Summertime is yawning to a close. The oaks and maples have begun to golden and our ornamental dogwoods shine burnished red in the unseasonably strong sun. The long days we appreciate so much on the farm are receding but regardless there's always work to be done. Our biggest harvest season yet is wrapping up and I must admit I'm looking forward to swapping tomato salad for some braised winter greens.
Over the last few weeks my days (and dreams) have been consumed by tomato picking. Even as I write this I'm thinking about how many kilos I need to pick this afternoon to fill tomorrow's order. When I'm finished my hands are fluorescent green with tomato dust. I feel like a bee covered in pollen. But we're forced to constantly think ahead on the farm and just because one crop is ending doesn't mean we'll get a break. On the weekend we planted over one thousand brassica seedlings by hand on our small market garden farm - a mixture of broccoli, cabbage, kohlrabi, collards and mustards. To say I was knackered is an understatement, but at least I felt tired in a good way. There's something incredibly rewarding about providing food for people. Thankfully we have good friends who help out. On Good Friday we've organised a working bee in exchange for a delicious lunch.
Easter Sunday will be our day of rest. We'll slow roast a shoulder of lamb and dig up an array of our colourful heirloom carrots, roast them in butter and thyme and drizzle them with local honey. The tender first leaves of our new silverbeet plants will provide a lovely side dish, gently wilted and dressed with olive oil. But being a sweet tooth from way back, my favourite Easter treat is Hot Cross Buns. Oliver and I have tested a number of different recipes over the years and have combined a few to make a recipe that produces buns far better than we could buy. It's an adaptation of a Gourmet Traveller recipe that we love.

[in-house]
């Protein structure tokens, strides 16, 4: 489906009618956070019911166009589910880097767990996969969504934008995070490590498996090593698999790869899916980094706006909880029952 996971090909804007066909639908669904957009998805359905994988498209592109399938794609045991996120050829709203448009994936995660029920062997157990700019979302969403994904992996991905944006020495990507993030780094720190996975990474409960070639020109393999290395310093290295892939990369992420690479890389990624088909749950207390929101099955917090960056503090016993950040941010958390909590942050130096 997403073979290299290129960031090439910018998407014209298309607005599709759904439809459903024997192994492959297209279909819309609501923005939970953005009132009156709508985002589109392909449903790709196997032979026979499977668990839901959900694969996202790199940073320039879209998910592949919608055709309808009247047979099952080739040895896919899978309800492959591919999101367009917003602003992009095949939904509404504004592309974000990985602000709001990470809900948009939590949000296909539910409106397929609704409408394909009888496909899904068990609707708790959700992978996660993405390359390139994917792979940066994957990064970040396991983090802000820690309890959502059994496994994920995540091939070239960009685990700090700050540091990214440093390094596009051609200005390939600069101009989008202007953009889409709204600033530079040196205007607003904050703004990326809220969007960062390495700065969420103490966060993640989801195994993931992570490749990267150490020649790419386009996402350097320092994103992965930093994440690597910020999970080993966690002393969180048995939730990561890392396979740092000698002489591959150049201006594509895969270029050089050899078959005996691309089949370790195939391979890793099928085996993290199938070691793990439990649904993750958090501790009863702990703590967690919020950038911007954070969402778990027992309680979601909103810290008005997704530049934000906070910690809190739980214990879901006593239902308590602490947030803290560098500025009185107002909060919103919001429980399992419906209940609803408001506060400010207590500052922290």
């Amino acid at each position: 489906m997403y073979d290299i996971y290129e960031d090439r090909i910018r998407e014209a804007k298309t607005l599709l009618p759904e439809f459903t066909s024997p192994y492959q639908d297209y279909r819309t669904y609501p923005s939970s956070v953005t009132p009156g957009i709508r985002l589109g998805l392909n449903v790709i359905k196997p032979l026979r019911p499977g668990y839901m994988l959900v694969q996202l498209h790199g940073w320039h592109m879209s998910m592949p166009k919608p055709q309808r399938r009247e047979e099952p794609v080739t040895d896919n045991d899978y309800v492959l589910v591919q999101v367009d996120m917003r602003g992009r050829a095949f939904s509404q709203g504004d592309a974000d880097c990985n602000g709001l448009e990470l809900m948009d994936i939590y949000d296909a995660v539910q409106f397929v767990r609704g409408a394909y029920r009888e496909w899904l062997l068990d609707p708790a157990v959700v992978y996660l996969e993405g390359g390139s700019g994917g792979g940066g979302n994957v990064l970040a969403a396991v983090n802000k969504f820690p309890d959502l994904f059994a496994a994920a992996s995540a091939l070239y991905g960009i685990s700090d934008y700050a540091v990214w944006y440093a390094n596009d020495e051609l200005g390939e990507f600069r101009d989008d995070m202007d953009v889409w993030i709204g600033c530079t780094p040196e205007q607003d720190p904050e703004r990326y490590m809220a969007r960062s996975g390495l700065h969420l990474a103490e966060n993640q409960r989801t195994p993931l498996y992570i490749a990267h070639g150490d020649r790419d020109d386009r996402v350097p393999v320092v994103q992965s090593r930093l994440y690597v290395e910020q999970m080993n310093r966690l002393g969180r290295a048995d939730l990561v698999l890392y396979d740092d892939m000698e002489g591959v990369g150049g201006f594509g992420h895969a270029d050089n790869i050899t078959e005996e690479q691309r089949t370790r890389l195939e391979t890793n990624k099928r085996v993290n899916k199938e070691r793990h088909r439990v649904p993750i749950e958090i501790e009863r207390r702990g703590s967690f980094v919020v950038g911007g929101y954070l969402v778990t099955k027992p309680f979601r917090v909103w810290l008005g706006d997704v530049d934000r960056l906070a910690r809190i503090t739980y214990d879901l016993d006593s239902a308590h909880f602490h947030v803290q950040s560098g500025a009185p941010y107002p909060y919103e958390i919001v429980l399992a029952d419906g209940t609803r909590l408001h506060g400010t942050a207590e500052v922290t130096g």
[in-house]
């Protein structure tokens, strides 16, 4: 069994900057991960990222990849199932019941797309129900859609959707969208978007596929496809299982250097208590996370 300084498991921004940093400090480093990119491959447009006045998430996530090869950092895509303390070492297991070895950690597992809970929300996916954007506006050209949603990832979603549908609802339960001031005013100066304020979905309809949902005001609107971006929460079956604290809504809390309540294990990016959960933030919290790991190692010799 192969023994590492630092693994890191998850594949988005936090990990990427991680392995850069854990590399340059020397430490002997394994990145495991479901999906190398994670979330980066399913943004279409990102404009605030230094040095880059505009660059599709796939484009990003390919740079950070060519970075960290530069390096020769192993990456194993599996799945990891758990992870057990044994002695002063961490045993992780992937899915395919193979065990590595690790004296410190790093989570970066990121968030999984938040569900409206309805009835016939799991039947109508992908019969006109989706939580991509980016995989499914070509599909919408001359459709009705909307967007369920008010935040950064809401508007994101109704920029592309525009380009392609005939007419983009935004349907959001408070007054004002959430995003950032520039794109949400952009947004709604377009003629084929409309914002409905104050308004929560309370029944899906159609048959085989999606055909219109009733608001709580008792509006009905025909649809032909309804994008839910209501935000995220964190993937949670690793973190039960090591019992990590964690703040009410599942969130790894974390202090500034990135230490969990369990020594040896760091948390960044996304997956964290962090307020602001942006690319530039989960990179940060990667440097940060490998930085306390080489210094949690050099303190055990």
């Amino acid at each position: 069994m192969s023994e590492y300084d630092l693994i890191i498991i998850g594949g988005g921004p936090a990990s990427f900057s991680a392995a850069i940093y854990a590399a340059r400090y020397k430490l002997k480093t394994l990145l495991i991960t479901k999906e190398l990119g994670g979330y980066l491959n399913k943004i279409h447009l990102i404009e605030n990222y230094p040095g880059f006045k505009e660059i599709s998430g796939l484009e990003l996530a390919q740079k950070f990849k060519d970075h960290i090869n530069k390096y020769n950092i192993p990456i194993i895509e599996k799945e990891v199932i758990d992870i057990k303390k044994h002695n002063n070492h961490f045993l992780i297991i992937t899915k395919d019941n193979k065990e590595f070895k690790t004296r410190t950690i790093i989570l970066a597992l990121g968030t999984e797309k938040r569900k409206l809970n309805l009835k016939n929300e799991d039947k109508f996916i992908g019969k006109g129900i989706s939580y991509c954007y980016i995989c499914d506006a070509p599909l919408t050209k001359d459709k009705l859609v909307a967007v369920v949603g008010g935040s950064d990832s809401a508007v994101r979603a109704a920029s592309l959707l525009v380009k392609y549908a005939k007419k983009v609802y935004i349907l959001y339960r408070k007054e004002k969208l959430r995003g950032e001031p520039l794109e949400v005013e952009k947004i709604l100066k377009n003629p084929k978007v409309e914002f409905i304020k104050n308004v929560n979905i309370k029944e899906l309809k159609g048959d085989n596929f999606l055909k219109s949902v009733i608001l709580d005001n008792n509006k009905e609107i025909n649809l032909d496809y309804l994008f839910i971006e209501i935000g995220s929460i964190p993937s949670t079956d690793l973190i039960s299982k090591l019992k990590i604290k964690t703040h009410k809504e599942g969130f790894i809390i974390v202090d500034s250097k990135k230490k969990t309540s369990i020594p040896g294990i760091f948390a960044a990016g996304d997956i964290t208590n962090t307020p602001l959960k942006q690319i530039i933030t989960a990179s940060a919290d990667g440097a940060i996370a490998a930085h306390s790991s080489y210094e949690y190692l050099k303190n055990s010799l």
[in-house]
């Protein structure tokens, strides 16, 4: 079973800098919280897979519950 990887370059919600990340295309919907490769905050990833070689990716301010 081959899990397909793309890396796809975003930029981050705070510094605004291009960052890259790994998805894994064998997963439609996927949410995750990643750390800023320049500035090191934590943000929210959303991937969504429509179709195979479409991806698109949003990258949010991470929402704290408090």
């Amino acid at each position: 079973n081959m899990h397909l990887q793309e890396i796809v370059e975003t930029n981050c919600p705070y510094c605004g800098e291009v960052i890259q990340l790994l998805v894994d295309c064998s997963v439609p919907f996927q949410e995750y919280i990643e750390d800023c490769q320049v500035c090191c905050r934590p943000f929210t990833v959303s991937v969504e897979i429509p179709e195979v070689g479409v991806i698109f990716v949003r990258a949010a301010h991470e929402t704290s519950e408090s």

200 gm golden raisins or sultanas
65 gm raw caster sugar
14 gm (2 sachets) dried yeast
1½ tbsp ground cinnamon
1 tsp mixed spice
Finely grated rind of 1 orange and 1 lemon
845 gm plain flour
420 ml milk
100 gm butter, coarsely chopped
1 egg, lightly beaten
½ tsp sunflower oil
50 gm caster sugar
½ tsp mixed spice
Combine golden raisins, sugar, yeast, spices, rinds, 770gm flour and 1 tsp salt in the bowl of a Kitchen Aid or other electric mixer fitted with a dough hook and mix on low to incorporate. Heat milk and butter in a small saucepan over low heat until butter melts, set aside to cool slightly, then add egg and whisk. Add milk mixture to flour mixture and knead until smooth and elastic (8-10 minutes; dough will be quite soft). Place in a lightly buttered bowl, cover and stand in a warm place until doubled in size (approximately 1 hour).
Knock back dough, divide into 18 even pieces, then roll each piece into a smooth ball. Arrange dough balls in concentric circles on a large baking tray lined with baking paper, leaving 1 cm between each for dough to expand. Cover with a tea towel and stand in a warm place until doubled in size (about 30-40 minutes).
Preheat oven to 220 C. Combine remaining flour, sunflower oil and 60ml cold water in a bowl and stir to a smooth paste. Spoon into a piping bag fitted with a small plain nozzle and pipe a cross on each bun. Bake for 10 minutes, then reduce oven to 200 C and bake until buns are golden and sound hollow when tapped (around 8-10 minutes). Set aside to cool.
For spice glaze, stir sugar, spice and 50ml water in a small saucepan over medium heat to dissolve sugar, bring to the simmer, then set aside to cool. Brush glaze over buns and serve buns warm or at room temperature. Slather with butter, honey or Nutella and be sure to enjoy more than one as they'll never be better than when they first emerge from the oven.
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